What are the Rotors in Your Ford’s Braking System?

When it comes to maintaining your Ford, the braking system is one of the most important things to keep an eye on for two reasons:

  1. Your car’s braking system plays a large part in ensuring your safety on the road.
  2. The braking system requires regular maintenance. For example, the brake pads need to be replaced in regular intervals. Neglecting to maintain your car’s braking system will seriously compromise your safety on the road.

The brake rotors on your car are a vital part of the disc braking system, and they require regular inspection. That’s why you (as well as every other car owner in the world) should know a bit about rotors.

To help you better understand what rotors are and why they’re important, we put together this guide. Below, you will find 3 of the most frequently asked questions about rotors, along with answers to each one.

What are Rotors?

New Ford rotor

Rotors are also commonly called discs, and for a good reason. They’re literally metal discs that are connected to your vehicle's axle(s).

If your Ford has disc brakes at all four wheels, then it has four rotors. If it has disc brakes at two wheels on the same axle (and drum brakes at the other two wheels), then your car has two rotors.

A rotor is connected to the axle via lug studs and a wheel hub assembly. The wheel and tire on the other side of the rotor are also attached by the lug studs. This means that the wheels move along with the rotors and axle(s), and they’ll stop when the rotor stops.

To access one of your car’s rotors:

  1. Lift one end of your car. Be sure to take all the weight off of the tires.
  2. Remove the lug nuts from one wheel.
  3. Pull the wheel off of the car.

Once the wheel is off, you’ll see the rotor. You’ll also see a caliper wrapped around a section of the rotor. The caliper is another important part of your Ford’s braking system. When you press down on the brake pedal, the caliper squeezes against the rotor and, with the help of brake pads, stops the rotor from turning. This in turn stops the car.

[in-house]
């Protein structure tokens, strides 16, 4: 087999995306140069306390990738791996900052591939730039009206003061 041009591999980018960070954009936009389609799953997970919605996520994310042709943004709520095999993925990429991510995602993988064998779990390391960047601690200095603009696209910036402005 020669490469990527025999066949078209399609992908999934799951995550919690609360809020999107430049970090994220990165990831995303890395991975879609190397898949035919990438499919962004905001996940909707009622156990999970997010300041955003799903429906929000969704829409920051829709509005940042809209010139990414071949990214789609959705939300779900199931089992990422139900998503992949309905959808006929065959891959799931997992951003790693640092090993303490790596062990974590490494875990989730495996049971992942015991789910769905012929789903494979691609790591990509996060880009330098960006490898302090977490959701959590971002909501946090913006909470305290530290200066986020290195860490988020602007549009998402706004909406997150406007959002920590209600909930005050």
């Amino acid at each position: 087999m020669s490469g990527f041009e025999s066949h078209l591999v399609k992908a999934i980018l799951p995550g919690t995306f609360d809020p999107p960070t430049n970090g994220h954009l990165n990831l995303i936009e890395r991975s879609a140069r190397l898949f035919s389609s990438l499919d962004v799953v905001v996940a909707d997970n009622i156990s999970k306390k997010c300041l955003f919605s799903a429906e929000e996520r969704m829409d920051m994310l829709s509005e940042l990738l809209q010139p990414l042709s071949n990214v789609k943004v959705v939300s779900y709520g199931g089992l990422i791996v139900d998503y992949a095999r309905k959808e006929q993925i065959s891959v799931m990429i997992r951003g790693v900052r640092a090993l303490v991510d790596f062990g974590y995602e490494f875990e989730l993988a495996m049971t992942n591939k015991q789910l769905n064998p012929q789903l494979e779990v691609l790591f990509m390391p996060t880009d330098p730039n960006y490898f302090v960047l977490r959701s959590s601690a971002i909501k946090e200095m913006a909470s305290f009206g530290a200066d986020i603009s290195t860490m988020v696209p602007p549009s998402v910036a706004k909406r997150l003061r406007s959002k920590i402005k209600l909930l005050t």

Why are Rotors Important?

Rotors don’t last forever. They eventually wear thin from repeated contact with the brake pads. Sometimes rotors will fail prematurely from overheating (usually due to a caliper not releasing correctly). A bad rotor drastically reduces your car’s braking power. More specifically, you’ll experience an increase in your car’s stopping distance and that can be quite dangerous (especially if you’re accustomed to a short stopping distance).

Rotors are just as important as brake pads in terms of stopping your vehicle, and they need to be replaced periodically in order to keep your vehicle’s braking performance optimal.

How Often Should I Replace My Rotors?

Ford rotor replacement

Image Credit: AutoRex

Rotors are typically replaced every 30K-70K miles. While some car owners wait until they experience the symptoms of a bad rotor, others routinely replace their rotors like clockwork. Either way is okay. If you like to wait until there are symptoms of failure, we strongly suggest addressing the problem as soon as the symptoms crop up. It is important to replace your rotors as soon as possible if necessary.

You don’t have to bring your car to a Ford dealership or local shop to have the rotors replaced. It’s certainly something you can do at home in an hour or so as long as you have a jack/jack stands (or a proper car lift) and a few basic tools. There are many model-specific tutorials you can find online, especially on YouTube.

If you have any questions about your Ford’s rotors, please contact us. We’re more than happy to help out!